Still, an update after 2010 is in order. Now, the evaluation through 2014 yields that there is still a real albedo decline for the southern part of the ice sheet, including places like Saddle or South Dome where surface melting is uncommon. Note how not only do both GC-Net and MODIS MOD10A1 show a decline, they share peaks and troughs. Given that the ground data having a footprint size of just a few square meters and the satellite data that have an effective footprint size of 5 x 5 km and that they pick up the same high and low years is impressive.

Greenland_albedo_trend_comparison

Wonk Alert: Still the bias is very likely a latitude-dependent. Notice how the GC-Net trend is even stronger than the MODIS trend in the far south (South Dome and Saddle). Consider that we have sunlight reflecting off of a highly reflective part (an ice sheet) of a sphereoid (the earth) that arcs more than 20 degrees north south. Snow and ice have reflectance depending strongly on viewing and illumination angles. So, the satellite data compensation for simple albedo are susceptible to amplification of small sensor degradation biases.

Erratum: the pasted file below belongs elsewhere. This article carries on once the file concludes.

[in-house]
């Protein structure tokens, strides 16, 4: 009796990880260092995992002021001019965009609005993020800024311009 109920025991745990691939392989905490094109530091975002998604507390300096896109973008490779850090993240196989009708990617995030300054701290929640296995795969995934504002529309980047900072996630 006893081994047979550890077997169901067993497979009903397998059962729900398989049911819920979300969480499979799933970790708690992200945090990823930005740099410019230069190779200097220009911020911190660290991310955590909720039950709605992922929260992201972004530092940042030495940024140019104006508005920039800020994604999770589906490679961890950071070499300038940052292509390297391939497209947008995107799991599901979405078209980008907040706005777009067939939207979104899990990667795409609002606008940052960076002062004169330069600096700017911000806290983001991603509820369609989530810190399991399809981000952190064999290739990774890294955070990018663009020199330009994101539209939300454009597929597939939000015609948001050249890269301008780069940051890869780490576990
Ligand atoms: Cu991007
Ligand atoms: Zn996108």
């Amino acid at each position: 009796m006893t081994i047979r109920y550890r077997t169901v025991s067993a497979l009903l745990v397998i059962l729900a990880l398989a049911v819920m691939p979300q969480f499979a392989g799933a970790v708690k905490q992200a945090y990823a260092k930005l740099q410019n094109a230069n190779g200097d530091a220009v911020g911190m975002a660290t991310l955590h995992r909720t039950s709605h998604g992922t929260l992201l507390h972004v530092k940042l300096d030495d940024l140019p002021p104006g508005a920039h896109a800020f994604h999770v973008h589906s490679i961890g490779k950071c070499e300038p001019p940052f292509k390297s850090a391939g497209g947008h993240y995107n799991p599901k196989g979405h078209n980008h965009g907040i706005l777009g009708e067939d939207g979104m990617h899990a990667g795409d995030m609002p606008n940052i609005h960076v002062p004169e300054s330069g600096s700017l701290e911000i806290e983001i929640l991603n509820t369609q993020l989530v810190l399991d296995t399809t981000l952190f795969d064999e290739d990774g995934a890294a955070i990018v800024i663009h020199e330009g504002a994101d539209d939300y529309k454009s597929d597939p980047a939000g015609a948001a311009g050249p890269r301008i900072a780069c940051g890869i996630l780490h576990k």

Let me add that the detected bias is smaller than the type of anomalies produced by for example the large July 2015 melting for NW Greenland. The red and yellow areas below are real local albedo anomalies due primarily to melting.

Alb_LA_EN_20150709 NW Greenland stays melty is widespread west and expands higher in elevation